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Sofar Sounds to pay $460,000 to unpaid workers

A settlement with New York's Department of Labor sees 'secret gig' platform Sofar compensate 654 'ambassadors' who weren't remunerated for working its shows

By Jon Chapple on 08 Jan 2020

Bee Bakare plays a Sofar show in Los Angeles in 2018

Bee Bakare plays a Sofar show in Los Angeles in 2018


image © Dulce Balandran/Sofar Sounds

Sofar Sounds will distribute more than US$460,000 among people who worked its concerts for free between 2016 and 2019, after agreeing a settlement with New York state’s Department of Labor.

The department opened an investigation into Sofar – which promotes ‘secret gigs’ in living rooms and other intimate, non-traditional concert venues – last September, amid concerns it violated local laws by using volunteers to staff its events.

New York labour standards dictate that a person may generally only do unpaid work only for non-profit organisations, with exemptions for certain “short-term recreational or amusement event[s]”. Virgin-backed Sofar is a for-profit company, and raised a further $25 million last May.

Sofar Sounds raises $25m…but are artists being short-changed?

A Department of Labor spokesperson tells Variety that Sofar now uses only paid employees, or ‘ambassadors’ for its shows. “The settlement came in the wake of a Department of Labor investigation which revealed that 654 Sofar Sounds ‘ambassadors’ were never compensated for work performed at SoFar events between 2016 and 2019,” they say.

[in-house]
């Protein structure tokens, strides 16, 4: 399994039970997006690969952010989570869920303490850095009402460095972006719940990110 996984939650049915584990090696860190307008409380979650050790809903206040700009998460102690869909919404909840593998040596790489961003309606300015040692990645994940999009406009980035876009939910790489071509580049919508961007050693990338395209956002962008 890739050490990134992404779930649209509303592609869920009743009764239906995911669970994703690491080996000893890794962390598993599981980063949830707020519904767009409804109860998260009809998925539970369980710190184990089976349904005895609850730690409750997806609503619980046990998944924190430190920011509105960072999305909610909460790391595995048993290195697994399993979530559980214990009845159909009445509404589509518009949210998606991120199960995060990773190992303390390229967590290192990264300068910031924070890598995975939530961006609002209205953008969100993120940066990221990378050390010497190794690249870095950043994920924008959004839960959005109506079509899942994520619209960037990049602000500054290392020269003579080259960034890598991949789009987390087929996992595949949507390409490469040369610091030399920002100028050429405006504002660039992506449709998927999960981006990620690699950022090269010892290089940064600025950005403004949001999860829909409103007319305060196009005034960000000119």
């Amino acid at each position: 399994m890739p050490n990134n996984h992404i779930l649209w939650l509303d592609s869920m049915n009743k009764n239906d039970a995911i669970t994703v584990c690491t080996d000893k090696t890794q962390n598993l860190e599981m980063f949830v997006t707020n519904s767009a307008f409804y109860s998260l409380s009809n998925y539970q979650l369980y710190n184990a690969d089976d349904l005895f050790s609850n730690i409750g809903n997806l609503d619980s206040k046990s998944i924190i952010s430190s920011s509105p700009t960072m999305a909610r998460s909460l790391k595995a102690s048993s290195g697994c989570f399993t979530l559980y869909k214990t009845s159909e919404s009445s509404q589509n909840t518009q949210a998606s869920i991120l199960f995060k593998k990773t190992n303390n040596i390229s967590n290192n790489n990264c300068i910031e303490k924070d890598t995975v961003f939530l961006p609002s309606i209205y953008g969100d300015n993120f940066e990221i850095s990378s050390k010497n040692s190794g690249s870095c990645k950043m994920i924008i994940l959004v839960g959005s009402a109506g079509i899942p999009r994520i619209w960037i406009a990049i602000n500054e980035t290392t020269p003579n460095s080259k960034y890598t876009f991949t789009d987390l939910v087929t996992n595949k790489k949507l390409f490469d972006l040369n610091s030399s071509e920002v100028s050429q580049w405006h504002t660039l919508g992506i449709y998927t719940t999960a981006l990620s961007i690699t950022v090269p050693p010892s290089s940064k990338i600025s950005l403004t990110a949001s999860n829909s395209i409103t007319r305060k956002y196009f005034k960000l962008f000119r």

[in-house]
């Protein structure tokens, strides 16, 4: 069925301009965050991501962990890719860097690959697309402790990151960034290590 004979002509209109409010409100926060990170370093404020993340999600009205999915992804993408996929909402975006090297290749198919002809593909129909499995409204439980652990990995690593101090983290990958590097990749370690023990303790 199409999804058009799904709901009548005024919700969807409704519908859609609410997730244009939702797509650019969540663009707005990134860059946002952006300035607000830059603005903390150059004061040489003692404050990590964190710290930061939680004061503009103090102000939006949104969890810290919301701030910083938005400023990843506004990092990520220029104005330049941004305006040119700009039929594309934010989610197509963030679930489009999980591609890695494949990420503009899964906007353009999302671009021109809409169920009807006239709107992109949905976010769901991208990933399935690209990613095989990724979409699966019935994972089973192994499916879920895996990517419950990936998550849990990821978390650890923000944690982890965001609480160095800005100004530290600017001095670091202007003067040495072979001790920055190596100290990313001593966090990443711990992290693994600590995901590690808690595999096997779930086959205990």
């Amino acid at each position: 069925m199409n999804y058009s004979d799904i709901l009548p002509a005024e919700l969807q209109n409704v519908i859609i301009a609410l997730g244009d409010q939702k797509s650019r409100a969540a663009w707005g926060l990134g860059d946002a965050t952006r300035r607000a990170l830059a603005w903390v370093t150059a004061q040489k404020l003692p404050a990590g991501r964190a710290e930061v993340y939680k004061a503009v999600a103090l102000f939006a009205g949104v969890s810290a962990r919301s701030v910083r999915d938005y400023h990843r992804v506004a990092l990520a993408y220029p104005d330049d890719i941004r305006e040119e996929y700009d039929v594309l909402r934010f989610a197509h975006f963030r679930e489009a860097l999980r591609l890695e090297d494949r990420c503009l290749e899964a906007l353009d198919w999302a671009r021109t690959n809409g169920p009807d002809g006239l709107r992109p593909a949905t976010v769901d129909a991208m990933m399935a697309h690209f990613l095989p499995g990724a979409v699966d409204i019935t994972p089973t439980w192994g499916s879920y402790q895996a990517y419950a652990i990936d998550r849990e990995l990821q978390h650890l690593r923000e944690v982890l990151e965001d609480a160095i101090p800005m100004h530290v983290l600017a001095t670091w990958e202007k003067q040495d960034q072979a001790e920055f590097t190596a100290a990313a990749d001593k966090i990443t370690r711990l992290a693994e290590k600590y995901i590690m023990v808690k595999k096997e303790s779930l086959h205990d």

“When the Department of Labor opened its investigation, Sofar cooperated fully and immediately changed its business model. Sofar now staffs all its events with paid employees. The company also agreed to immediately compensate ambassadors who provided any unpaid work.”

“Sofar now staffs all its events with paid employees”

Founded in London in 2009, Sofar Sounds is active in some 450 cities worldwide, including London, Paris, New York, Los Angeles, Sydney, Buenos Aires and Seoul. It has hosted over 20,000 shows over the past decade, including early performances by Billie Eilish, Bastille, Leon Bridges and Hozier.

“Today’s agreement with the New York State Department of Labor stipulates no admission of guilt or wrongdoing and confirms our operating model is fully compliant with New York state law,” reads a statement from Sofar Sounds. “We thank them for working collaboratively with us in New York, Sofar’s biggest US market.

“We are excited about resolving these issues and moving forward in 2020, with a continued focus on connecting local and independent musicians with passionate music fans.”

 


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